Exception handling in T-SQL/TRY…CATCH – Underappreciated features of Microsoft SQL Server


As we continue our journey through the “Underappreciated features of SQL Server”, this week are are looking at a few of the T-SQL enhancements that the community felt did not get the deserved attention. This was in response to Andy Warren’s editorial of the same name on SQLServerCentral.com.

Today, we will look at exception handling in T-SQL using the TRY…CATCH statements introduced since SQL Server 2005. Because this is now almost 6 years old, I was a bit surprised to see this in the list of underappreciated features. Hence, while I will touch upon the essential points, I will provide pointers that would help you to get started on the use of TRY…CATCH and then explore a new related feature introduced in SQL 11 (“Denali”). I am posting this on a Thursday, because I will be covering the exception handling options from SQL 7/2000 onwards and also so that it the reader gets some time to experiment with the various options presented here over the week-end.

Exception handling in T-SQL – before SQL Server 2005

Before SQL Server 2005, exception handling was very primitive, with a handful of limitations. Let’s see how exception handling was done in the days of SQL Server 7/2000:

BEGIN TRANSACTION ExceptionHandling
   DECLARE @ErrorNum INT
   DECLARE @ErrorMsg VARCHAR(8000)

   --Divide by 0 to generate the error
   SELECT 1/0

   -- Error handling in SQL 7/2000 
   -- Drawback #1: Checking for @@Error must be done immediately after execution fo a statement
   SET @ErrorNum = @@ERROR
   IF @ErrorNum <> 0 
   BEGIN
      -- Error handling in SQL 7/2000 
      -- Drawback #2: When returning an error message to the calling program, the Message number,
      --              and location/line# are no longer same as the original error.
      --              Explicit care must be taken to ensure that the error number & message
      --              is returned to the user.
      -- Drawback #3: Error message is not controlled by the application, but by the T-SQL code!
      -- (Please note that there is only one 'E' in RAISERROR)
      SELECT @ErrorMsg = description FROM sysmessages WHERE error = @ErrorNum
      RAISERROR ('An error occured within a user transaction. Error number is: %d, and message is: %s',16, 1, @ErrorNum, @ErrorMsg) WITH LOG
      ROLLBACK TRANSACTION ExceptionHandling
   END

IF (@ErrorNum = 0)
   COMMIT TRANSACTION ExceptionHandling

image

While a revolutionary method in those days, to our “developed” eyes, a couple of issues that jump right as us:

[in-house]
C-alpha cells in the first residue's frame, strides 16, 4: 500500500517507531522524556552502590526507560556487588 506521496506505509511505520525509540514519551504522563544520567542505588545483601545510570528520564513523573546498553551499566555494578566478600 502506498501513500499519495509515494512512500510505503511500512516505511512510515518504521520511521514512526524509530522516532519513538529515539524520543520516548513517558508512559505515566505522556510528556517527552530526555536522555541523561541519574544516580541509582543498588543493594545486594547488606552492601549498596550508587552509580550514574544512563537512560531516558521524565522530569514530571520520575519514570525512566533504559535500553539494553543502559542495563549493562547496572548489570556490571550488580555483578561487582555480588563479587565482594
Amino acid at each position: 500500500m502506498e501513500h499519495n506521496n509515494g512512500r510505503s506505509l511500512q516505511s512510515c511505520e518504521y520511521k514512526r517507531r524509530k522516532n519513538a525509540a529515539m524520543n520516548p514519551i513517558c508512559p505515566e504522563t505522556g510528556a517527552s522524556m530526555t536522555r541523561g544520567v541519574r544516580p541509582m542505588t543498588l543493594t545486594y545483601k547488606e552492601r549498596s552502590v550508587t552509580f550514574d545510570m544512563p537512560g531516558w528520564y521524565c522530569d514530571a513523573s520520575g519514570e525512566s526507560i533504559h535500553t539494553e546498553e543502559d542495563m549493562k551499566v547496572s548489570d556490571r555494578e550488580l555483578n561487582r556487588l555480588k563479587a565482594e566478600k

1. You cannot monitor a batch for Exceptions/error, i.e. you cannot be sure that a particular block of code will be able to “catch” all errors that might happen in another block of code somewhere else
  2. The checking for the return value of the @@ERROR system function is where most mistakes happen. This has to be checked immediately after the execution of the T-SQL statement that you want to monitor
  3. You can inform the calling program/application about the error, however the error number, error description and originating line number change – the error number is now that of RAISERROR() and the error message is custom. The originating line number is that of the line from where the call to RAISERROR is made. When used with the “WITH LOG” option, this is big drawback when doing a post-error analysis
  4. Because the error message is custom, the calling application has no control over the nature of the message (e.g. sometimes, we might want to customize the message text that is displayed to the users) – this cannot be done

Clearly, with the advent of nested operations and multi-tier architecture and patterns, this had a lot of drawbacks, and the world was in need of something new.

Exception handling in T-SQL – SQL Server 2005/2008

SQL Server 2005 saw a major change in the history and architecture of Microsoft SQL Server. SQL Server now started using the Visual Studio platform and was now Microsoft .NET framework based. One of the things that this move gave to SQL Server was the fact that it could now leverage the built-in TRY…CATCH functionality provided by the framework. To know more about this functionality, please refer an article from our esteemed MVP, Mr. Pinal Dave (blog).

Let’s see how our code would look and work when we implement TRY…CATCH blocks:

BEGIN TRANSACTION ExceptionHandling
   -- Error handling in SQL 2005 & up
   -- Monitor an entire batch of queries for errors
   BEGIN TRY
      --Some valid operations here
      SELECT 1/1

      --Divide by 0 to generate the error
      SELECT 1/0

      --Some valid operations here
      SELECT 1/2

      COMMIT TRANSACTION ExceptionHandling
   END TRY
   BEGIN CATCH
      -- Error handling in SQL 2005 & up
      -- Error information can be returned to the calling code as a result set
      SELECT ERROR_NUMBER() AS ErrorNumber
            ,ERROR_SEVERITY() AS ErrorSeverity
            ,ERROR_STATE() AS ErrorState
            ,ERROR_PROCEDURE() AS ErrorProcedure
            ,ERROR_LINE() AS ErrorLine
            ,ERROR_MESSAGE() AS ErrorMessage;

      -- Or via RAISERROR
      DECLARE @ErrorNumber    INT            = ERROR_NUMBER()
      DECLARE @ErrorMessage   NVARCHAR(4000) = ERROR_MESSAGE()
      DECLARE @ErrorProcedure NVARCHAR(4000) = ERROR_PROCEDURE()
      DECLARE @ErrorLine      INT            = ERROR_LINE()

      RAISERROR ('An error occurred within a user transaction. 
                  Error Number        : %d
                  Error Message       : %s  
                  Affected Procedure  : %s
                  Affected Line Number: %d'
                  , 16, 1
                  , @ErrorNumber, @ErrorMessage, @ErrorProcedure,@ErrorLine)
       
      IF @@TRANCOUNT > 0